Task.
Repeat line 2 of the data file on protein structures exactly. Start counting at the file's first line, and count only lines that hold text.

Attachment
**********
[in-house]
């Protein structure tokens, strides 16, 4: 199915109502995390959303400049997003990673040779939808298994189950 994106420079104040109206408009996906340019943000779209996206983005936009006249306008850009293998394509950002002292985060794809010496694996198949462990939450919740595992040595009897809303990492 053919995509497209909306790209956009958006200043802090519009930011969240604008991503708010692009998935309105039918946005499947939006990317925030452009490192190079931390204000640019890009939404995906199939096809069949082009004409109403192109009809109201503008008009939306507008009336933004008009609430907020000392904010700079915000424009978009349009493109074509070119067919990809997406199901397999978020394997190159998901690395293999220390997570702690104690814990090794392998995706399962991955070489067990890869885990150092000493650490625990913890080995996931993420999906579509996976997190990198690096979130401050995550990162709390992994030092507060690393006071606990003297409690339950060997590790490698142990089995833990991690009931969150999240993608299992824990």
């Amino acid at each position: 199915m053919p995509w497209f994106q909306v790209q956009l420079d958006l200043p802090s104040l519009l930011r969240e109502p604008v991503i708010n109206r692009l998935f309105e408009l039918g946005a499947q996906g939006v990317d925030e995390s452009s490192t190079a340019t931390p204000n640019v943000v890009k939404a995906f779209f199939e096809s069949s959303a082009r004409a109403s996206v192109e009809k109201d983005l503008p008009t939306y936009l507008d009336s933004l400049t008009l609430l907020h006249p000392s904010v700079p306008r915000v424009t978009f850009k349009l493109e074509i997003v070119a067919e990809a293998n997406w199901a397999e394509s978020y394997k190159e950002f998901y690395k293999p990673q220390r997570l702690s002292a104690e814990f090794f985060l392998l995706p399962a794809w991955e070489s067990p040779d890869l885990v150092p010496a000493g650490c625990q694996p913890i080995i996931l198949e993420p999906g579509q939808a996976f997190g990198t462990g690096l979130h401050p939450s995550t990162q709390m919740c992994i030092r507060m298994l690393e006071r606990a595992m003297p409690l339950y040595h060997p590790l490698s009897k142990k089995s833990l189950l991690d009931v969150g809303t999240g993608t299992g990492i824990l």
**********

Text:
């Protein structure tokens, strides 16, 4: 199915109502995390959303400049997003990673040779939808298994189950 994106420079104040109206408009996906340019943000779209996206983005936009006249306008850009293998394509950002002292985060794809010496694996198949462990939450919740595992040595009897809303990492 053919995509497209909306790209956009958006200043802090519009930011969240604008991503708010692009998935309105039918946005499947939006990317925030452009490192190079931390204000640019890009939404995906199939096809069949082009004409109403192109009809109201503008008009939306507008009336933004008009609430907020000392904010700079915000424009978009349009493109074509070119067919990809997406199901397999978020394997190159998901690395293999220390997570702690104690814990090794392998995706399962991955070489067990890869885990150092000493650490625990913890080995996931993420999906579509996976997190990198690096979130401050995550990162709390992994030092507060690393006071606990003297409690339950060997590790490698142990089995833990991690009931969150999240993608299992824990």